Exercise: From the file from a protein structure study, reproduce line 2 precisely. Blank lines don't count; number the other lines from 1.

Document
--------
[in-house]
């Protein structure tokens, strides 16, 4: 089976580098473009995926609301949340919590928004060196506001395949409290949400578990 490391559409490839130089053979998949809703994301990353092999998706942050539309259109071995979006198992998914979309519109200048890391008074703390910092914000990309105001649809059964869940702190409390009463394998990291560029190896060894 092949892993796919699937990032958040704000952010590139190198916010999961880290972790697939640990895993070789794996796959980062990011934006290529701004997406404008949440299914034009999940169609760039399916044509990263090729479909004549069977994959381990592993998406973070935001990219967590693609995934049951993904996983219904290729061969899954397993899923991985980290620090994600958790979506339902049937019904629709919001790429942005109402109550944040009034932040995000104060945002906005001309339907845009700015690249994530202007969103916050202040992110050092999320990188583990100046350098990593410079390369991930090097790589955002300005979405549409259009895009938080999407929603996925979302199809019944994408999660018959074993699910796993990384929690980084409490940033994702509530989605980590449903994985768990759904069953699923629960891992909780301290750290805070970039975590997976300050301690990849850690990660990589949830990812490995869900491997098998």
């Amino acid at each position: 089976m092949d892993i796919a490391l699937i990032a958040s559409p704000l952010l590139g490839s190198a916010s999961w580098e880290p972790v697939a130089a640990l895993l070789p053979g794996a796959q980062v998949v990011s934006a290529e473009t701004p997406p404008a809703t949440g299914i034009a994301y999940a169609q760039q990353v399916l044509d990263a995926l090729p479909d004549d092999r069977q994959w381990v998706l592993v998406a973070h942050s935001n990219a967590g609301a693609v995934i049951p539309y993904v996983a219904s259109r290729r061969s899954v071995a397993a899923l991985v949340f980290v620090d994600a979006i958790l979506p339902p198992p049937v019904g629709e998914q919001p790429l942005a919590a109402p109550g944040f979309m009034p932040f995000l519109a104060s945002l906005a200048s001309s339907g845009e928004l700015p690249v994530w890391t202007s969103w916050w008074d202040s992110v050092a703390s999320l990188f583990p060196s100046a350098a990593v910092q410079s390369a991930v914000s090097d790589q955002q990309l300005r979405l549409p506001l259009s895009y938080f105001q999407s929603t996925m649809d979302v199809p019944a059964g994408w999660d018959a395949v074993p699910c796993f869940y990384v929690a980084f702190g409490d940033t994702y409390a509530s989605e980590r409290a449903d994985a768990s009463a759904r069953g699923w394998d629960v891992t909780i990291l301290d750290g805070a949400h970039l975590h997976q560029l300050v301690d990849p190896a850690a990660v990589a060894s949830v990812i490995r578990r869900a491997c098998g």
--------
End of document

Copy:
């Protein structure tokens, strides 16, 4: 089976580098473009995926609301949340919590928004060196506001395949409290949400578990 490391559409490839130089053979998949809703994301990353092999998706942050539309259109071995979006198992998914979309519109200048890391008074703390910092914000990309105001649809059964869940702190409390009463394998990291560029190896060894 092949892993796919699937990032958040704000952010590139190198916010999961880290972790697939640990895993070789794996796959980062990011934006290529701004997406404008949440299914034009999940169609760039399916044509990263090729479909004549069977994959381990592993998406973070935001990219967590693609995934049951993904996983219904290729061969899954397993899923991985980290620090994600958790979506339902049937019904629709919001790429942005109402109550944040009034932040995000104060945002906005001309339907845009700015690249994530202007969103916050202040992110050092999320990188583990100046350098990593410079390369991930090097790589955002300005979405549409259009895009938080999407929603996925979302199809019944994408999660018959074993699910796993990384929690980084409490940033994702509530989605980590449903994985768990759904069953699923629960891992909780301290750290805070970039975590997976300050301690990849850690990660990589949830990812490995869900491997098998």